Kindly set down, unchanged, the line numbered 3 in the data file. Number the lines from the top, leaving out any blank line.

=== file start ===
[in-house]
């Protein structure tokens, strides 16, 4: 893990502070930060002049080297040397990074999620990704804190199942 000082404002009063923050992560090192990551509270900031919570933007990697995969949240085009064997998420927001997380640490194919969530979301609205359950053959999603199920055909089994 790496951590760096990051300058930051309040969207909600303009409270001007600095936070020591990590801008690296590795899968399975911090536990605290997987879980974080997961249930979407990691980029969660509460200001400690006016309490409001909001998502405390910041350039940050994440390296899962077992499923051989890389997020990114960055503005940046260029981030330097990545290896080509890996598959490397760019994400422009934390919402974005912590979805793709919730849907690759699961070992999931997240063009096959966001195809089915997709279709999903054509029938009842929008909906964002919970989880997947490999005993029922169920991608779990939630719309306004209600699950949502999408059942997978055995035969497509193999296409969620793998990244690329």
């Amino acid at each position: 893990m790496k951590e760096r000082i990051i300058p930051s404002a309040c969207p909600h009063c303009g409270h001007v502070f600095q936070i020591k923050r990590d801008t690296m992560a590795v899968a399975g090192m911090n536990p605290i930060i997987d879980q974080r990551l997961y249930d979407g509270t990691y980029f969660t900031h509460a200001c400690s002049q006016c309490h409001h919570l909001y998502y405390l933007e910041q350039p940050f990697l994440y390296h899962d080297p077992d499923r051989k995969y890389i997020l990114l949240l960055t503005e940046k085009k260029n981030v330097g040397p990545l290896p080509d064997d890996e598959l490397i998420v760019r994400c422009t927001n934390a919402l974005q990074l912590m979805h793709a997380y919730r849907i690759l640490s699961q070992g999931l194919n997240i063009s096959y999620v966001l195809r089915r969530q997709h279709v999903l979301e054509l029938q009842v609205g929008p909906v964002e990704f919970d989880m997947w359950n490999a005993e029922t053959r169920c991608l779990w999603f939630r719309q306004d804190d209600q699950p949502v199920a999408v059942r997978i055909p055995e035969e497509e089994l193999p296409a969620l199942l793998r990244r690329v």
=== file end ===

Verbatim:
């Amino acid at each position: 893990m790496k951590e760096r000082i990051i300058p930051s404002a309040c969207p909600h009063c303009g409270h001007v502070f600095q936070i020591k923050r990590d801008t690296m992560a590795v899968a399975g090192m911090n536990p605290i930060i997987d879980q974080r990551l997961y249930d979407g509270t990691y980029f969660t900031h509460a200001c400690s002049q006016c309490h409001h919570l909001y998502y405390l933007e910041q350039p940050f990697l994440y390296h899962d080297p077992d499923r051989k995969y890389i997020l990114l949240l960055t503005e940046k085009k260029n981030v330097g040397p990545l290896p080509d064997d890996e598959l490397i998420v760019r994400c422009t927001n934390a919402l974005q990074l912590m979805h793709a997380y919730r849907i690759l640490s699961q070992g999931l194919n997240i063009s096959y999620v966001l195809r089915r969530q997709h279709v999903l979301e054509l029938q009842v609205g929008p909906v964002e990704f919970d989880m997947w359950n490999a005993e029922t053959r169920c991608l779990w999603f939630r719309q306004d804190d209600q699950p949502v199920a999408v059942r997978i055909p055995e035969e497509e089994l193999p296409a969620l199942l793998r990244r690329v």